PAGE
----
There has been a good deal of media coverage concerning the threat of public sector industrial action over pay. In this context, a new report by the Office for National Statistics provides an interesting contribution to the debate.
In July, the ONS published a report attempting to compare public and private sector pay (“Estimating Differences in Private and Public Sector Pay“). It uses data collected for the Annual Survey of Hours and Earnings (ASHE) and the Labour Force Survey. The ONS estimates that the difference by which public sector employees’ remuneration exceeded that of private sector employees increased between April 2007 and April 2010 by almost 50%. In April 2007, the estimate was that public sector employees earned 5.3% more than private sector employees. The equivalent figure for April 2010 was 7.8%. For consistency over time, the ONS estimates assumed that employees of those banks reclassified to the public sector in 2008 were in the private sector throughout.
In contrast to the headline figures noted above, it should be noted that those with higher qualifications earned more in the private sector than in the public sector. The ONS estimate is that in April 2010 those with a degree or equivalent qualification in the public sector earned around 5.7% less than those in the private sector. This is significant as the report indicates that the public sector workforce contains more people with a degree or an equivalent qualification (38% in 2010, compared with 23% in the private sector).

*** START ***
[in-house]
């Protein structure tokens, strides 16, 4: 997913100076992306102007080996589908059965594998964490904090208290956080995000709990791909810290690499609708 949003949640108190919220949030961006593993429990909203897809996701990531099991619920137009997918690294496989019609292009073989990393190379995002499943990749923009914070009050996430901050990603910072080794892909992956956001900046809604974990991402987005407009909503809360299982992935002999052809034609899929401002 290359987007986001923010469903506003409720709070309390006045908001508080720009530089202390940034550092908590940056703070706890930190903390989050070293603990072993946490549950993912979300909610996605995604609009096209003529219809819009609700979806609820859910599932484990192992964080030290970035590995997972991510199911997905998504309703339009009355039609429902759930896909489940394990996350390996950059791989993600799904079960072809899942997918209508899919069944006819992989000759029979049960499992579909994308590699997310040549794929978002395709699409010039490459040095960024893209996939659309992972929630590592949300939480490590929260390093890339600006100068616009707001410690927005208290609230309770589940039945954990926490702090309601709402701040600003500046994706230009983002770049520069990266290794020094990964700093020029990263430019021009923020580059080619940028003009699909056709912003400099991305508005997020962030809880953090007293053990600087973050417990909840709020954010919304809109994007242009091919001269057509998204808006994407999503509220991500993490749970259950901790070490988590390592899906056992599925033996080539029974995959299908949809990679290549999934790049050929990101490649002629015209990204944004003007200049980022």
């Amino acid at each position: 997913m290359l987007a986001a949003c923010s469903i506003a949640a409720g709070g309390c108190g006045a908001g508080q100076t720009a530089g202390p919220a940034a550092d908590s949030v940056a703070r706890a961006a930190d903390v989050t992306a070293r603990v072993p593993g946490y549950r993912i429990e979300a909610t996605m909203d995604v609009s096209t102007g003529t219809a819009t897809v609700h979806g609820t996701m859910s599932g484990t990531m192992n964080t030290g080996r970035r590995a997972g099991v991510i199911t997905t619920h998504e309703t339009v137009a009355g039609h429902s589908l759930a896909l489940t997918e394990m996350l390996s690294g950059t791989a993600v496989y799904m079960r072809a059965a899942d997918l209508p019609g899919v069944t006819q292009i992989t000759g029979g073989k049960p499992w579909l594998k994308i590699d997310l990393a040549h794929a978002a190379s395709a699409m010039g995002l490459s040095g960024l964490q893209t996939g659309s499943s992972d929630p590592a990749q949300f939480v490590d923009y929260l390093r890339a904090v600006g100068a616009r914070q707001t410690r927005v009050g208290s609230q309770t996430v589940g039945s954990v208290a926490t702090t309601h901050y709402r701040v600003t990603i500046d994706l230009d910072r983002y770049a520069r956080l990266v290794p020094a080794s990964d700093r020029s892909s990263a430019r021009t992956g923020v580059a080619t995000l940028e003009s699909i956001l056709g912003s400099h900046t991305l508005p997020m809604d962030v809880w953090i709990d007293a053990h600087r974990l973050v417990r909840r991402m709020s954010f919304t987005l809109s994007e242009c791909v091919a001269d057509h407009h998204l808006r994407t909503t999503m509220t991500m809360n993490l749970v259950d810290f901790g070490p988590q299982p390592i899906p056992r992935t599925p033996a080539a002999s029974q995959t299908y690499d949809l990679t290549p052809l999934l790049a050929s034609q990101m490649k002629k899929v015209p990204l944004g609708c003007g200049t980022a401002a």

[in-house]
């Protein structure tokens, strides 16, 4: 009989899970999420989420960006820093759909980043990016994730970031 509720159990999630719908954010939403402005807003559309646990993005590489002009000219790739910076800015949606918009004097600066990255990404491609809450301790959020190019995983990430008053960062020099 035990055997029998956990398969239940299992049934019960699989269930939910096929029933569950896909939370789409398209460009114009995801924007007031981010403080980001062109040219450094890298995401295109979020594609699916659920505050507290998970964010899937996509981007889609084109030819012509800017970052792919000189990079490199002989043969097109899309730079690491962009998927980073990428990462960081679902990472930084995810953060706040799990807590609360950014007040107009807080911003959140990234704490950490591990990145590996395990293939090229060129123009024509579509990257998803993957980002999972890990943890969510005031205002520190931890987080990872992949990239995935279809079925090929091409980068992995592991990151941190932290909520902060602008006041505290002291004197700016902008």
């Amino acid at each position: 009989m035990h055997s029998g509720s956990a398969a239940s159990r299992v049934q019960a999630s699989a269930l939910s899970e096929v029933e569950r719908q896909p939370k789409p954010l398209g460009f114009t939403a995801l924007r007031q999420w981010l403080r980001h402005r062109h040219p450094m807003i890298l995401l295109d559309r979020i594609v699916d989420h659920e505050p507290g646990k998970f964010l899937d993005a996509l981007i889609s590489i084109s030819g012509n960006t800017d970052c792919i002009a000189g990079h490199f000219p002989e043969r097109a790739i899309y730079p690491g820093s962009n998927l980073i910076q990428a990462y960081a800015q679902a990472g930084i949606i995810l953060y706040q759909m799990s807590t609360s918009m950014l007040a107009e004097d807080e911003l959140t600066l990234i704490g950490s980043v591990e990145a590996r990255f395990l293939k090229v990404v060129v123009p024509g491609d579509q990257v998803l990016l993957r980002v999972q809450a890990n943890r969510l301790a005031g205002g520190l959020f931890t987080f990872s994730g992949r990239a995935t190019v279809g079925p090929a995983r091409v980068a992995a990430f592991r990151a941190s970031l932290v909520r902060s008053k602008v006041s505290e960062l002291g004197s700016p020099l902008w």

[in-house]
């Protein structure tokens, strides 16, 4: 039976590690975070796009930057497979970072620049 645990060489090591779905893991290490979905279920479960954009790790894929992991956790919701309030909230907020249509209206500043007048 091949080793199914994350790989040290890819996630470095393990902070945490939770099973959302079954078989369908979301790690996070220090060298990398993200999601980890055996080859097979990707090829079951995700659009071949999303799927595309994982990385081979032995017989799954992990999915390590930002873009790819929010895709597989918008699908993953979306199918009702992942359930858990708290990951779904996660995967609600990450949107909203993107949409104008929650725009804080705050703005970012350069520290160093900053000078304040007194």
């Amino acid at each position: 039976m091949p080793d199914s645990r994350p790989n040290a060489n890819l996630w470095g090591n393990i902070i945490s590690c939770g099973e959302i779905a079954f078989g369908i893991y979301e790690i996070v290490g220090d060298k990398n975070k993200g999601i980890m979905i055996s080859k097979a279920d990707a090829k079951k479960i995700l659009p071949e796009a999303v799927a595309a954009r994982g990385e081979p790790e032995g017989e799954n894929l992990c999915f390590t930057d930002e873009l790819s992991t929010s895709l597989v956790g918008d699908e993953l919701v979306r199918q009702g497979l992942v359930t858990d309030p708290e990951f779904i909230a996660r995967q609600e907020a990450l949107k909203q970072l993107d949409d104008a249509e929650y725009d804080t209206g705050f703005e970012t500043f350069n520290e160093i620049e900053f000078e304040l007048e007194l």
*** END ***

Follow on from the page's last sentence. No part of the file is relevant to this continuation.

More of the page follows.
All well and good, but the possible shortcomings in such an exercise are obvious. In fairness, the ONS starts its report by expressly recognising the difficulty in making accurate comparisons between the two sectors because of differences in the types of job and characteristics of employees, and says that its conclusions are reached even allowing for such reservations.
Incomes Data Services (IDS) goes rather further. It too has just produced a report, entitled “Public and private sector earnings: fact and fiction“, which considers all this information but tells a somewhat different story. IDS’s view on the ONS – and press – conclusions is that “Although the use of official statistics can give this argument credibility in the eyes of the media, the differences between the public and private sector workforces mean that this sort of comparison is far from straightforward…” Some might consider IDS’s conclusions more compelling.
Perhaps the only safe conclusion to be drawn from the whole exercise is that it is, indeed, true that statistics can say pretty much whatever you want them to say. Either way, the choice is yours!